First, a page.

When a Black Jewish Teen Heads Off to College

Preparing for the unknown: race, religion and the college transition.

For Jewish kids of color, graduating from high school and stepping out into the world often means going from a place where their story is already known into spaces where their identity may be up for question. This week we talked with Aviva Davis, veteran blogger and former Camp Be’chol Lashon camper, to find out how she envisions the transitions ahead.

Mazel tov on graduating high school and going to college! Are you looking forward to this transition?  

I’m going to Brandeis and I’m really excited. When I talk to people in California about wanting to go to college on the East Coast they say, “Do you know it is cold over there?” Lots of people expect me to be scared of the weather. I know it is cold, I am not going to let that stand in the way of my education. I’m most nervous about socializing.

I think of myself as a quirky person, and I want to find people who can match that. I have a perception of myself that differs from how others perceive me.

Is being a Jew of color part of what makes you quirky?

No, being a Jew of color is separate, my quirkiness is part of being a performing arts person. Being an actress, a violinist, a singer, I have to express a lot of emotion. I have a charismatic personality. Being a Jew of color is not weird at all.

Do other people think being a Jew of color is weird?

Weird has a negative connotation. Some people think of being a Jew of color as bizarre or out of the ordinary.  Mostly non-Jews have that perception. When they meet a Jew of color, it is surprising because we defy the stereotype that has been developed.

Do you get a lot of questions about being a Jew of color?

Usually it is the “You don’t look Jewish,” because I have darker skin. But often it is about Judaism itself. When I was a little kid, I had a friend who daily asked how I could believe in God and not in Jesus. I was 6 and did not know how to answer her. I had no idea. Even as an older teen I get the same questions about not “looking Jewish” and about Jesus and now I can answer them. I feel prepared.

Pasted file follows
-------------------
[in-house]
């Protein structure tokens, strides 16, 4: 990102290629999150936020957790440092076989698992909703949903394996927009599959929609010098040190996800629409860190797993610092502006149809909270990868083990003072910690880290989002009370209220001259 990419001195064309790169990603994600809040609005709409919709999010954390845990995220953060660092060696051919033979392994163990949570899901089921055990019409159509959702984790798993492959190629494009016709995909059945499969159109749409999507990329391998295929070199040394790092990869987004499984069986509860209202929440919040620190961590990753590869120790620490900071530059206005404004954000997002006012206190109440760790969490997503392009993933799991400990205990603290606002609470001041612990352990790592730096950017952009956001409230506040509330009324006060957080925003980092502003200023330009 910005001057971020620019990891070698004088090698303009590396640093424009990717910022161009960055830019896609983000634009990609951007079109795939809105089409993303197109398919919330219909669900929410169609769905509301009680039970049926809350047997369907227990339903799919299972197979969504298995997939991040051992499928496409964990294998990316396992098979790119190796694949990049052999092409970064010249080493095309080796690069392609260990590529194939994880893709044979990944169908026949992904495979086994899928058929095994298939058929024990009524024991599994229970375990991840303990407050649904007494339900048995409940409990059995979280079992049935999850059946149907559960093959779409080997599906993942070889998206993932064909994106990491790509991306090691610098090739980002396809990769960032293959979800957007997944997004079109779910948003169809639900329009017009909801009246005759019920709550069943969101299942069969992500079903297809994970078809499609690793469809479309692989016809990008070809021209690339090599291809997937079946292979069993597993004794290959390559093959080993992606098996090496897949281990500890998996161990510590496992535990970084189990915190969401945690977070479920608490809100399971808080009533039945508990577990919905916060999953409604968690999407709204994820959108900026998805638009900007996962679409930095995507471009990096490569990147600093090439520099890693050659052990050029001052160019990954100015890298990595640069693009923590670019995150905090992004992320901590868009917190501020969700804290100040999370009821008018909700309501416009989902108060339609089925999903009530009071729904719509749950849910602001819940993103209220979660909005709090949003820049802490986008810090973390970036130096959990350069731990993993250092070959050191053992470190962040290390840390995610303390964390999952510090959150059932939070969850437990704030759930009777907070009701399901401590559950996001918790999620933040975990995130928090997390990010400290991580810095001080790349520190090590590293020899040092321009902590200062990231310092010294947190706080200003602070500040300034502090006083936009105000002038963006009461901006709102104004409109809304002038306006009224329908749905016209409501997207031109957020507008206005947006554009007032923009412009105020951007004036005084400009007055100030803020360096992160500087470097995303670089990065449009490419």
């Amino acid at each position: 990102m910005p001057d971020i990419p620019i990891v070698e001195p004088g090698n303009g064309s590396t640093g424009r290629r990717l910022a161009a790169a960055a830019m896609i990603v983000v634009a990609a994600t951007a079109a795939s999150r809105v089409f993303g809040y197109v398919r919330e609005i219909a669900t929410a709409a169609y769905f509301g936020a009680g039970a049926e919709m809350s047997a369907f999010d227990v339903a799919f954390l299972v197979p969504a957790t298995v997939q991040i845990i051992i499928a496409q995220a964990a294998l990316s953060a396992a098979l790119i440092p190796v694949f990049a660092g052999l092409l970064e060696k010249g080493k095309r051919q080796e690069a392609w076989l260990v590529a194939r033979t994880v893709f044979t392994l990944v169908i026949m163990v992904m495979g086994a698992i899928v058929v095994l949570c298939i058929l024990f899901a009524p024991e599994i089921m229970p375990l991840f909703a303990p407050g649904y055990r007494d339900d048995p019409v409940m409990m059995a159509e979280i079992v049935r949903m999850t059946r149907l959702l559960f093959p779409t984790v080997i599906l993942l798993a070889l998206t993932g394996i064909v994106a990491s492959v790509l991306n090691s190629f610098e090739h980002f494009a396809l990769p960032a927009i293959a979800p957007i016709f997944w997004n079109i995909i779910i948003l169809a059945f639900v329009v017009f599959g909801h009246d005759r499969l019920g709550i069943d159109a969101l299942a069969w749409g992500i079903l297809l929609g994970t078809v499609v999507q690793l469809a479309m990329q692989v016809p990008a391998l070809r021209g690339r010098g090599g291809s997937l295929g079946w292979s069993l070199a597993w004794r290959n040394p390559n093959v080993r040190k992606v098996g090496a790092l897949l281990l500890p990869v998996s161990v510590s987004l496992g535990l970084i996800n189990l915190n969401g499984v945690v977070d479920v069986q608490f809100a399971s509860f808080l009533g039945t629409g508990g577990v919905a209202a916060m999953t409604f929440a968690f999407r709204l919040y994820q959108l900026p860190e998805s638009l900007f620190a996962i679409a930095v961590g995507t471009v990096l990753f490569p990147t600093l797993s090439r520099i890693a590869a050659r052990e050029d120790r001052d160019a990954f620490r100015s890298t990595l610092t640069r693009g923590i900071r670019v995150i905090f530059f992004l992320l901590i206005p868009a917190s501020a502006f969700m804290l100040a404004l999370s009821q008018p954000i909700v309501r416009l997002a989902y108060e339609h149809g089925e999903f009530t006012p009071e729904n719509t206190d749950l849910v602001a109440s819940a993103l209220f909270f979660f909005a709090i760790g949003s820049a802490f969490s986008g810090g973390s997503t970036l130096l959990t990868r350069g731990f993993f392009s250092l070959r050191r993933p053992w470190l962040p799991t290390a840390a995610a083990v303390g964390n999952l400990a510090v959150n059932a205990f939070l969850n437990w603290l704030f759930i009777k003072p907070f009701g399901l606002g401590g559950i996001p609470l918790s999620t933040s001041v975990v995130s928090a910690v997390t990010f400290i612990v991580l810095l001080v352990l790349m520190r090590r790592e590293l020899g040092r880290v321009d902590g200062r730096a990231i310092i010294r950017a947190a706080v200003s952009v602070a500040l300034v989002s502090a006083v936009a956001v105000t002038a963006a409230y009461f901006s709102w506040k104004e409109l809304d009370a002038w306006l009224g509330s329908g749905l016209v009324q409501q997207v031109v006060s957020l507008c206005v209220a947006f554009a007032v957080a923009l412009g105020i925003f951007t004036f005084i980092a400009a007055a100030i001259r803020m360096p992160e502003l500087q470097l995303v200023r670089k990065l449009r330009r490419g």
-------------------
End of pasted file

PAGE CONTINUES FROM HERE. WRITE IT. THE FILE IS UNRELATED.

What prepared you?

A bunch of things. I grew up with my mom, Denise Davis, who is a Jew by choiceand who sent me to Hebrew school and was pretty serious about being Jewish. I learned a lot from my home and my synagogue about how to explain what being Jewish is and what it means to me.

Camp Be’chol Lashon was also really helpful. Camp Be’chol Lashon helped me realize that being different is not bad and that people asking questions is not necessarily a bad thing. At camp, we talk about how to talk about race and difference. I realized that when people are off-putting they don’t mean to be rude but they don’t know how to phrase things.

Lifelong friendships form at Camp Be’chol Lashon.

Going to Camp Be’chol Lashon helped me find people who were like me in many ways and also find people different than me. I’m pretty religious and there are all kinds of Jews at camp, some of whom are religious and some of whom are secular, and we have lots of conversations about it.

Educating yourself about who you are and then discussing with people who are like you and not like you is a really positive experience. It helped me figure out how to answer difficult questions.

You were accepted at several schools. How did you decide on Brandeis University?

I did have a few schools to choose from, but in the end, it came down to the fact that Brandeis was really welcoming. As soon as I got there, people were so excited that I was there. They knew my name and felt they really wanted me to be part of the community. We went to services and that was great. We toured the campus, and I met people from all over, who were really friendly. I felt wanted at Brandeis.

It is hard to argue with that, being wanted and welcome is always a good thing. We look forward to hearing more about your adventures over the years to come!

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